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Reviews matter. According to Invespcro, 90% of consumers read reviews before visiting a business and 88% of consumers trust reviews over personal recommendations. Even before walking in your door and buying whatever you are selling, you can count on the fact that customers will probably have checked you out online. It is for this reason that having an online presence on at least one trustworthy review site is really important. It gives you credibility and is the very best way of guaranteeing new and old customers come back. 

But, if you are unfamiliar with the review site landscape, navigating through it can be overwhelming. There are many sites out there and knowing which ones are the most significant can save you time and effort. With that in mind, here’s a shortlist of the ones that count and details about each: 

1. Google My Business

If you are a small business, you should be very familiar with Google. Why? Because Google has 90.46% of the search engine market share worldwide and because an average person conducts 3–4 Google searches every single day. That all means there is an excellent chance they will be searching for your business via Google. Moreover, it is simple and free. The reason it is probably the best place to list your business is simply because so many people see it. 

Details:

  • Google works for any business with a physical address. Google My Business allows you to register on Google Maps, Google+ and Google Search with just one click, so you won’t have to visit each site. Also, know that all these different sites are integrated. 
  • Be aware that Google reviews will be right next to other useful info like opening times, your website, and location so make sure all your info that is visible online is accurate.
  • If your business is already registered on Google, you can update your business information with just one click. 
  • If you’re already on TripAdvisor or Yelp, Google will show those reviews too.
  • Know that Google’s local ranking factors like relevance and distance aren’t impacted by reviews, but more reviews do suggest to Google’s algorithm that the business is better known, and this can in turn improve a business’ all important local ranking.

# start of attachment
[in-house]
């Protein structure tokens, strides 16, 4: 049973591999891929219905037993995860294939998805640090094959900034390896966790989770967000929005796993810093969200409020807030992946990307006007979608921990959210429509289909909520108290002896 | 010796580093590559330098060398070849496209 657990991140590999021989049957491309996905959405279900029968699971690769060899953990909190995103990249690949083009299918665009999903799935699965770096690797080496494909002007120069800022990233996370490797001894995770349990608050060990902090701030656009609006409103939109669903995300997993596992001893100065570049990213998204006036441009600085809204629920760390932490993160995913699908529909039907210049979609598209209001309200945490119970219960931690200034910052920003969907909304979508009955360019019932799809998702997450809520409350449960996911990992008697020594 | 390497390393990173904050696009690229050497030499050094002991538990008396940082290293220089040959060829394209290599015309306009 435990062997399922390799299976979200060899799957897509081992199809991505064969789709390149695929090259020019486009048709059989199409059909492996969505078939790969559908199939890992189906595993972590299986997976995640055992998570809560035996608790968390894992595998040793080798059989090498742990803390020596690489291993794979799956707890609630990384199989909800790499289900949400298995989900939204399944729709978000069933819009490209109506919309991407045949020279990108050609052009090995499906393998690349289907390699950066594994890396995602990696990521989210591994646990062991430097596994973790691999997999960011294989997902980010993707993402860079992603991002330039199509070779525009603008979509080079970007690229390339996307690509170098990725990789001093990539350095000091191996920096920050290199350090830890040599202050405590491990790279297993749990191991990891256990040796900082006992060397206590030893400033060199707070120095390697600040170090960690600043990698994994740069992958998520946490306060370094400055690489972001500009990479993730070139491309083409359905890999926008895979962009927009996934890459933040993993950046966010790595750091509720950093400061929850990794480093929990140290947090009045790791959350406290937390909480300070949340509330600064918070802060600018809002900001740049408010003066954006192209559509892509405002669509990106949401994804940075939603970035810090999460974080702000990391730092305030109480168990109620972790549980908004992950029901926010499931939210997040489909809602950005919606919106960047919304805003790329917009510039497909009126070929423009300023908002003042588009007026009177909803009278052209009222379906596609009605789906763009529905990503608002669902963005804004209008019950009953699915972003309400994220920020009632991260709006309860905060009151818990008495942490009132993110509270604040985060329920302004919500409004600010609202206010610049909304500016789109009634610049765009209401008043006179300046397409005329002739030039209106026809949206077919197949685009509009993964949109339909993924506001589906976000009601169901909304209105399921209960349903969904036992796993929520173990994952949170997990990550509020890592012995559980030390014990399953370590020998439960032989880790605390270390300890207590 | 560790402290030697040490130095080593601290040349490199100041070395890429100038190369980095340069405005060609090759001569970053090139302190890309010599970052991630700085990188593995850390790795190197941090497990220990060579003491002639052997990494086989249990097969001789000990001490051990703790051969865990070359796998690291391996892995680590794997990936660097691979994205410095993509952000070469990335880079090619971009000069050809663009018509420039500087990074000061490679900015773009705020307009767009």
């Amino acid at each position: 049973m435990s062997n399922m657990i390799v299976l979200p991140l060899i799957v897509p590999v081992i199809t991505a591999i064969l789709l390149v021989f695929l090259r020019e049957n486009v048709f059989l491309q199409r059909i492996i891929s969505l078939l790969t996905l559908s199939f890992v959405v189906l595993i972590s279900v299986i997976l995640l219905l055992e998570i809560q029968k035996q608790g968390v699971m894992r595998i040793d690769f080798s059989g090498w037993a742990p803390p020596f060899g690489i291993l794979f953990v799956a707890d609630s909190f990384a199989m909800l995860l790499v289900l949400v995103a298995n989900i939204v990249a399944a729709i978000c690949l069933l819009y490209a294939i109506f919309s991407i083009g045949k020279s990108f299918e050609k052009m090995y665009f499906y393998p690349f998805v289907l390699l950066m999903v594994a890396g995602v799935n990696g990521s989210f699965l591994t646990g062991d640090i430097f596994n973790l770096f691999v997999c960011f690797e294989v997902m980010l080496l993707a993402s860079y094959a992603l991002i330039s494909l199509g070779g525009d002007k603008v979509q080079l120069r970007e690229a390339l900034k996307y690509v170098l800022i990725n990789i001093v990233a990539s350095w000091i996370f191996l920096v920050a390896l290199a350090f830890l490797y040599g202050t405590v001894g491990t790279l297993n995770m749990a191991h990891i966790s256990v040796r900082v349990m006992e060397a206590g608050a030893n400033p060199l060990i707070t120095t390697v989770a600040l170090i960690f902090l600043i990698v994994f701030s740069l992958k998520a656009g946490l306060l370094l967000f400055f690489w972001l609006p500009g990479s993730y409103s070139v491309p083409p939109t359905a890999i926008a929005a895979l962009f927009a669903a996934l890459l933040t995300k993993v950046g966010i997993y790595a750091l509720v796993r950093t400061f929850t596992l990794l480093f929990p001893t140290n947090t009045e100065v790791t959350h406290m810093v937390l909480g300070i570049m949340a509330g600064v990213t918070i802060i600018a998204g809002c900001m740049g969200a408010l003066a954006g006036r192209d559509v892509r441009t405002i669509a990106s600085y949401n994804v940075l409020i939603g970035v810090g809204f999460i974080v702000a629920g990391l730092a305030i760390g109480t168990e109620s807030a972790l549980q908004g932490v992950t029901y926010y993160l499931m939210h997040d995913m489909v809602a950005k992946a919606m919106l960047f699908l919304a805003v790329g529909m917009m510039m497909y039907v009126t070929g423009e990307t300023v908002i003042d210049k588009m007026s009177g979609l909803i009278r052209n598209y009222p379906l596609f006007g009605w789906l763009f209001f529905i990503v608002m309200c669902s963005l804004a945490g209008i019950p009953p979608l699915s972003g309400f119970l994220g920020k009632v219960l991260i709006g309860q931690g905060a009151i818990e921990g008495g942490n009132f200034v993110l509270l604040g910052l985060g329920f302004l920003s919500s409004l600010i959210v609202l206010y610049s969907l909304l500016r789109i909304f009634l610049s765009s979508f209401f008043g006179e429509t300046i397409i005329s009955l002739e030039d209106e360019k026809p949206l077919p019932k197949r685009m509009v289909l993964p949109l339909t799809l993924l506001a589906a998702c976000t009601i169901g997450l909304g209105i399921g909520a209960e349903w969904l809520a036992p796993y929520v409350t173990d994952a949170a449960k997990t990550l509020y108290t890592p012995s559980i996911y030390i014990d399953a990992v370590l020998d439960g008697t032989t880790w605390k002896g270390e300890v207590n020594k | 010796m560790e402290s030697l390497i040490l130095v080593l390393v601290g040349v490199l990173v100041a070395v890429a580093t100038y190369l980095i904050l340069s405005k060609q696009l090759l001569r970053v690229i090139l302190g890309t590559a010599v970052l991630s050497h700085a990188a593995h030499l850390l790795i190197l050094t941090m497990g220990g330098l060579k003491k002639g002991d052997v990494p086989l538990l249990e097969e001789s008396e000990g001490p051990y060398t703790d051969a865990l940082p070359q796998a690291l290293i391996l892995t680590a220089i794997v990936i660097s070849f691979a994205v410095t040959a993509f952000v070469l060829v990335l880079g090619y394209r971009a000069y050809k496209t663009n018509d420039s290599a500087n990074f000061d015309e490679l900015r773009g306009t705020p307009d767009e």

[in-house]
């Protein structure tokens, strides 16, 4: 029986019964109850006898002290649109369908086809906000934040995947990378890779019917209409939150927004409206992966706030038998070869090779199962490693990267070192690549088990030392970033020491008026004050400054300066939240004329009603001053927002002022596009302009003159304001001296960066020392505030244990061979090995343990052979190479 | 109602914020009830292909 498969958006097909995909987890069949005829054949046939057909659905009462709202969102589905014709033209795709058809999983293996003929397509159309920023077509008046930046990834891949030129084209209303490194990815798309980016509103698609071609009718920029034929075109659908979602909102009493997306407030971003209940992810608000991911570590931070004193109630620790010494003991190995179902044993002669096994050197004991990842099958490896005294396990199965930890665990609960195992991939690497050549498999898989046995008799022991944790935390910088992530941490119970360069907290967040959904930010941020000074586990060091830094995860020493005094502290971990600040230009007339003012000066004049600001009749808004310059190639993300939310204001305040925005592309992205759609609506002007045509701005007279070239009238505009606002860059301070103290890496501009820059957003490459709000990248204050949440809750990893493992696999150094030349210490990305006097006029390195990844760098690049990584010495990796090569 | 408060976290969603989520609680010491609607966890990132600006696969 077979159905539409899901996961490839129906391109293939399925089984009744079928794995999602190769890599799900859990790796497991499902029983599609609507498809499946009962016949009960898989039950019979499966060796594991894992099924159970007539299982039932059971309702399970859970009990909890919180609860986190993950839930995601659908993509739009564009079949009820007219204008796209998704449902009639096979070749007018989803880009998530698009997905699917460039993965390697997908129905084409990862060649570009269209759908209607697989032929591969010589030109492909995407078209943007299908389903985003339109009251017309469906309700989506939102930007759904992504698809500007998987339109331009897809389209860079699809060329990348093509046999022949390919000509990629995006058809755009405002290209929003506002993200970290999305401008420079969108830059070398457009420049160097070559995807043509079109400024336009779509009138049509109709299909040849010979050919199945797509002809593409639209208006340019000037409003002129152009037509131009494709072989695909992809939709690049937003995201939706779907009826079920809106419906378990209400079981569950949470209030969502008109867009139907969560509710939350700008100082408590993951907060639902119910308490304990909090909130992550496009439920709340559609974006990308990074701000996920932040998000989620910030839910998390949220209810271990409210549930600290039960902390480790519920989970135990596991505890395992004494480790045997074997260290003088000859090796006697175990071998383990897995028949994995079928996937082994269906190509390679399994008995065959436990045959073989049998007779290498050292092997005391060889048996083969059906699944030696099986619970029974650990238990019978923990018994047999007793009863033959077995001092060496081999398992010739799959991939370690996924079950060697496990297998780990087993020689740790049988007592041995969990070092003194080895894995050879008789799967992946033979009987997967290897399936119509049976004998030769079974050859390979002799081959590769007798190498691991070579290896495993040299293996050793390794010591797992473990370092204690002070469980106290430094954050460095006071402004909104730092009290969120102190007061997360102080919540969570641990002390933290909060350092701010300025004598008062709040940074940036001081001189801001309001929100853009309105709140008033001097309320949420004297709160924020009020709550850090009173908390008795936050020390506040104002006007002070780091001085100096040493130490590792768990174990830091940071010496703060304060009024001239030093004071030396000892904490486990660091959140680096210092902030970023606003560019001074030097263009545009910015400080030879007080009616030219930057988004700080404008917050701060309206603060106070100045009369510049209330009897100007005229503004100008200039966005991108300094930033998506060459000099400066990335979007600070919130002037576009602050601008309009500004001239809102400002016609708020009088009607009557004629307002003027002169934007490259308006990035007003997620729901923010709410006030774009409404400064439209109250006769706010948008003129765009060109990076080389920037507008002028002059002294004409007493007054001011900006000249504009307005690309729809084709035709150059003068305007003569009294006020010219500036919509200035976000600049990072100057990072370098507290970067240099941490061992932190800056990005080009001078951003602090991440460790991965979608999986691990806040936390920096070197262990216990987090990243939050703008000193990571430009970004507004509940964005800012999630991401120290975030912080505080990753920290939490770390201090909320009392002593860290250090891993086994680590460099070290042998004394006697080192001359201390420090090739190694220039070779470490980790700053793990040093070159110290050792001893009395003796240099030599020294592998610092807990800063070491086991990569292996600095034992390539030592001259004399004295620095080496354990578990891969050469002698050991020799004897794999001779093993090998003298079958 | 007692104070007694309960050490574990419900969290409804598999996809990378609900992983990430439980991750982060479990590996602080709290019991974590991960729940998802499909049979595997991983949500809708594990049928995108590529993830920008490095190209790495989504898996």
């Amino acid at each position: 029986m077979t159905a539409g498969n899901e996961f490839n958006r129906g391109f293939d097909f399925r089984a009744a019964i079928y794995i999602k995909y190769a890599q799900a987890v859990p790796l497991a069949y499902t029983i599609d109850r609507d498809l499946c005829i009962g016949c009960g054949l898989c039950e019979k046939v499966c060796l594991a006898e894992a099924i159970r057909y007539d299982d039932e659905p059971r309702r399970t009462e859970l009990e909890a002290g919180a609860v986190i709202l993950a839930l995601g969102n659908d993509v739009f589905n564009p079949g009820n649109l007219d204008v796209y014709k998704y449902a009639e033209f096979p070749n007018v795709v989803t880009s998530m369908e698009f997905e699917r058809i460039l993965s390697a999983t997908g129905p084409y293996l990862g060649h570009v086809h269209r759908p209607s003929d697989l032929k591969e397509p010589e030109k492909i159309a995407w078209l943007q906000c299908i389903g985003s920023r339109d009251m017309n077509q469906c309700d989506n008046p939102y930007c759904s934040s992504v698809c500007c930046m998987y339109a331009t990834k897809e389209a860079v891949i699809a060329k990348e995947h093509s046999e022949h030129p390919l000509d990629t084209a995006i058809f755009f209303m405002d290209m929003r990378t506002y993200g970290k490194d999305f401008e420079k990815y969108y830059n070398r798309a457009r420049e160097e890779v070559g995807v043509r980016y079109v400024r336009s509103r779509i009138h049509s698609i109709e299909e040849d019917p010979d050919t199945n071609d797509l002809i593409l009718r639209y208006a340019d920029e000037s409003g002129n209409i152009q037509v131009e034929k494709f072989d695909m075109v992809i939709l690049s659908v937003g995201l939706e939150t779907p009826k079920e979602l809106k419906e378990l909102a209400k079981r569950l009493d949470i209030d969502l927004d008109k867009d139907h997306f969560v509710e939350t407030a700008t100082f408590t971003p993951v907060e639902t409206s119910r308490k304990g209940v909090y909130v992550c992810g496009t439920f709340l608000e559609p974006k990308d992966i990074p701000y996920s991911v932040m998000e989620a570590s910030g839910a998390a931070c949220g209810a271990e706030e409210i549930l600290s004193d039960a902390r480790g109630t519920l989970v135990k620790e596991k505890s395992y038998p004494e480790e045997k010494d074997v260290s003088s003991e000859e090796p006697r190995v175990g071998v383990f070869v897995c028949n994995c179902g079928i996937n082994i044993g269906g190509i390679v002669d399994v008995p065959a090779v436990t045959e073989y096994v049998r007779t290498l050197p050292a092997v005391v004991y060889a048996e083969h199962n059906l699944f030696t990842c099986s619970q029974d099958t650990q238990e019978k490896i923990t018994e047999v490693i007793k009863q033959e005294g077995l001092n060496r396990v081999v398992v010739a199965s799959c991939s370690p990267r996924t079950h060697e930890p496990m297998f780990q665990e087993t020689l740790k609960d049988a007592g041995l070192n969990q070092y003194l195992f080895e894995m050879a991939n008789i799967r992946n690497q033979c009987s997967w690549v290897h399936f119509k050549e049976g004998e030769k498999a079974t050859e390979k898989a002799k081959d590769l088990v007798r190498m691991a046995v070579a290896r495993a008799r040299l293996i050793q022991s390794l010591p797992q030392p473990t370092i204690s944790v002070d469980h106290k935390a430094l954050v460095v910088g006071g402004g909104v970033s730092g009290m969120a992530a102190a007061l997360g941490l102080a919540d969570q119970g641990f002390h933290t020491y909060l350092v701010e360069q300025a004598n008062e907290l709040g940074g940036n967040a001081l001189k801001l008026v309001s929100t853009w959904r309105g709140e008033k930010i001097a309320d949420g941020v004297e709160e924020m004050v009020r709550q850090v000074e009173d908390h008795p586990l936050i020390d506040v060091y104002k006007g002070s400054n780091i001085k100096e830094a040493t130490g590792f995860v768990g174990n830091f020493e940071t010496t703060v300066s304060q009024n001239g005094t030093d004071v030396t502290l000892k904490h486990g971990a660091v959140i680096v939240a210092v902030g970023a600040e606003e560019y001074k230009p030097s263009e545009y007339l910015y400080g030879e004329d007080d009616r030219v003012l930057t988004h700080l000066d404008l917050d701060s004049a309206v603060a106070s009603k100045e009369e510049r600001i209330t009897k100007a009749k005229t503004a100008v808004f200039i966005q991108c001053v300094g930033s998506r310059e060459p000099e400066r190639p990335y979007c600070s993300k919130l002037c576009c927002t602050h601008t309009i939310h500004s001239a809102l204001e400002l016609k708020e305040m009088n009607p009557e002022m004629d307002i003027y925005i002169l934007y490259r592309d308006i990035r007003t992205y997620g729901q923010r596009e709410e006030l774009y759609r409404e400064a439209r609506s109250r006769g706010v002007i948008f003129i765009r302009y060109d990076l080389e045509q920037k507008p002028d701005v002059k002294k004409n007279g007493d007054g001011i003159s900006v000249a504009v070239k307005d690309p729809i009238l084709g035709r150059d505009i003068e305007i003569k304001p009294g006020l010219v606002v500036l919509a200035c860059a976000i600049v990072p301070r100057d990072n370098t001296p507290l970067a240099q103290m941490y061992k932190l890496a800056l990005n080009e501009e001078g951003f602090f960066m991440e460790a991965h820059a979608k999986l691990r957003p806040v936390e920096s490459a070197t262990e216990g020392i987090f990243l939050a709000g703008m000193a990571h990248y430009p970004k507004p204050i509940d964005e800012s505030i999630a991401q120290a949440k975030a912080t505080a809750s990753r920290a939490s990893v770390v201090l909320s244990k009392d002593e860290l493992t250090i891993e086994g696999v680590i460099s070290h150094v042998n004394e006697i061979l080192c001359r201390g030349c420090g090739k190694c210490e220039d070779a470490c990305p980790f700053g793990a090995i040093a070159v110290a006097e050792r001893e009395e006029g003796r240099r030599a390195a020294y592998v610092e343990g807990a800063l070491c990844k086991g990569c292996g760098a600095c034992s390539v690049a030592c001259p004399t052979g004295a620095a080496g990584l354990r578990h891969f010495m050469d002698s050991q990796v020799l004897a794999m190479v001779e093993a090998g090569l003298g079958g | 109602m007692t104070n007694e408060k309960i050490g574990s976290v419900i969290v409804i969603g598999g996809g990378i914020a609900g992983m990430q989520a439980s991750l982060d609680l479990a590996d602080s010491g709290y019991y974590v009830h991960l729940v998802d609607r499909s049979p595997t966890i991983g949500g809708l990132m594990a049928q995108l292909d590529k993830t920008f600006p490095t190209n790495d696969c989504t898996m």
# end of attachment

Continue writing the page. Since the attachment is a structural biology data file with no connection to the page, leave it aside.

• Data and analytics are included. 
  • The scoring is out of 5. Google takes an average.
  • Be aware that when it comes to reviews, they are often impossible to verify, so in theory someone could write whatever they want.

 

2. Trustpilot


Trustpilot is one of the fastest-growing online consumer review sites.  Totally community driven, it is based in Denmark, but covers Europe and is currently in over 65 countries. It attracts over 56 million reviews and over 265,000 businesses. It operates as a “freemium” business model and earns the majority of its revenue from companies that subscribe to its services.

Details:

3. TripAdvisor


If you have ever traveled, stayed in a hotel, flown on airline, sought out entertainment, or checked out a restaurant anywhere in the world, chances are you are already familiar with the ever popular TripAdvisor site. TripAdvisor boasts being the largest "social travel website" in the world, with about 315 million reviewers (active and inactive) and about 500 million reviews. 

Details:

  • It is internationally trusted.
  • They have extensive content on most things travel related (to include low airfares, travel guides, rental listings, and advice forums). 
  • Their scoring system is based on having a successful profile and making it as close to the top of their popularity index as possible, so that people searching for information in a specific place see your listing.
  • According to TripAdvisor, the popularity ranking algorithm is based on three key components: quantity, quality, and how recent the reviews are. 
  • The scoring is out of 5. TripAdvisor calculates your average score and ranks you with other similar local businesses.
  • Be mindful that anyone can write a review of your business, whether they've visited you or not.

 

4. Amazon 


Online giant Amazon was one of the first online stores to allow consumers to post reviews of products in 1995, and it remains one of the most important resources for consumers looking to make informed purchase decisions. Indeed, the Amazon marketplace available on Amazon.com is present throughout the US, Europe and is looking to expand worldwide. Even if people can and do buy a product elsewhere, if it's sold on Amazon.com, consumers will often look up its Amazon reviews before they decide to buy.

Details

  • The Amazon scoring system is based on good customer reviews. Products are rated on a five-star rating scale, which is broken down by percentage of reviews per star, followed by most helpful customer reviews and most recent customer reviews.